When a Forecast Shouldn’t be Charted

Silly chart of the day comes from Morgan Stanley, whose Jonathan Garner thinks that emerging-market infrastructure spending is likely to grow by about 12% per year over the next decade. That’s an interesting forecast, but it’s basically one number. Charts, by contrast, are great at displaying whole tables full of numbers, to help you see how things change over time. What happens when you try to stretch one number like 12% to the point at which it fills a whole chart? You get something like this:

ms chart

Nothing is happening in this chart. The bars simply march up in lockstep, increasing at a steady pace, with all the different regions keeping exactly the same share of infrastructure spending as they have today. It’s a way of taking an educated estimate – that 12% figure – and giving it some spurious graphical authority. That authority is then bolstered by that list of sources at the bottom, which includes the World Bank. (Which I’m sure was used just to find out present-day ratios, not for its forecasts.)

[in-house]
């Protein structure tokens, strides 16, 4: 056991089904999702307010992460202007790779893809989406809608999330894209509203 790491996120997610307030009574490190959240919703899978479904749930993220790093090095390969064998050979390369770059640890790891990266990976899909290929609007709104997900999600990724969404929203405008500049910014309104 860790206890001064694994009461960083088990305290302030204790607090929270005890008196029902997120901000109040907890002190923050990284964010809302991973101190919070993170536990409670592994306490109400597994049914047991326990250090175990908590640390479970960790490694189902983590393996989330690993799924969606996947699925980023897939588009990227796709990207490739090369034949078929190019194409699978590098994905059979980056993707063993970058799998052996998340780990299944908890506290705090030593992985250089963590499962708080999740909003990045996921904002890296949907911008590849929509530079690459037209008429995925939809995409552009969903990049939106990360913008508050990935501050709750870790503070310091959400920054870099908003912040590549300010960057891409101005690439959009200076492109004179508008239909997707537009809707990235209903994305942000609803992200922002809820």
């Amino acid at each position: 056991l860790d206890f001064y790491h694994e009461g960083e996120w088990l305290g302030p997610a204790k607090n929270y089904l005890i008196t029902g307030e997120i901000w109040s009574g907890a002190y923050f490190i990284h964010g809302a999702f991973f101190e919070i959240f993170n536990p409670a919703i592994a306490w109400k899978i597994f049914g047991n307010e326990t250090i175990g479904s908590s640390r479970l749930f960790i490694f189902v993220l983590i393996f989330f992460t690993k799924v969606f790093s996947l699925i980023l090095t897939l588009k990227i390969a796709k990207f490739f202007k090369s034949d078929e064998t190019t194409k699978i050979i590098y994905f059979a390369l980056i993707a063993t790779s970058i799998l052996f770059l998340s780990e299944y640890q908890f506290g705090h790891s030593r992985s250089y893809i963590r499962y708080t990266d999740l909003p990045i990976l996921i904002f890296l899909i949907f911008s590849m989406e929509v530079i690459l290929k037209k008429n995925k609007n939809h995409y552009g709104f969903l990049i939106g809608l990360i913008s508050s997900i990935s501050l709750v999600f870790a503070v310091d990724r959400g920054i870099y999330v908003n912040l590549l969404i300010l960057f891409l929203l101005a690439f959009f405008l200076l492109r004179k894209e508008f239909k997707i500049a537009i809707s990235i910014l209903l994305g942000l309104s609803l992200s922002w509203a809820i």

In general, it’s OK to put forecasts in bar charts like this one, but only as the final bar or two of a long series of actual figures. If the chart had shown infrastructure spending from say 1997 to 2010, that would be one thing. It would have lots of actual data, and then a bit of forecasting at the end. But an entire chart which is nothing but forecasts, and only one forecast at that? Junk.

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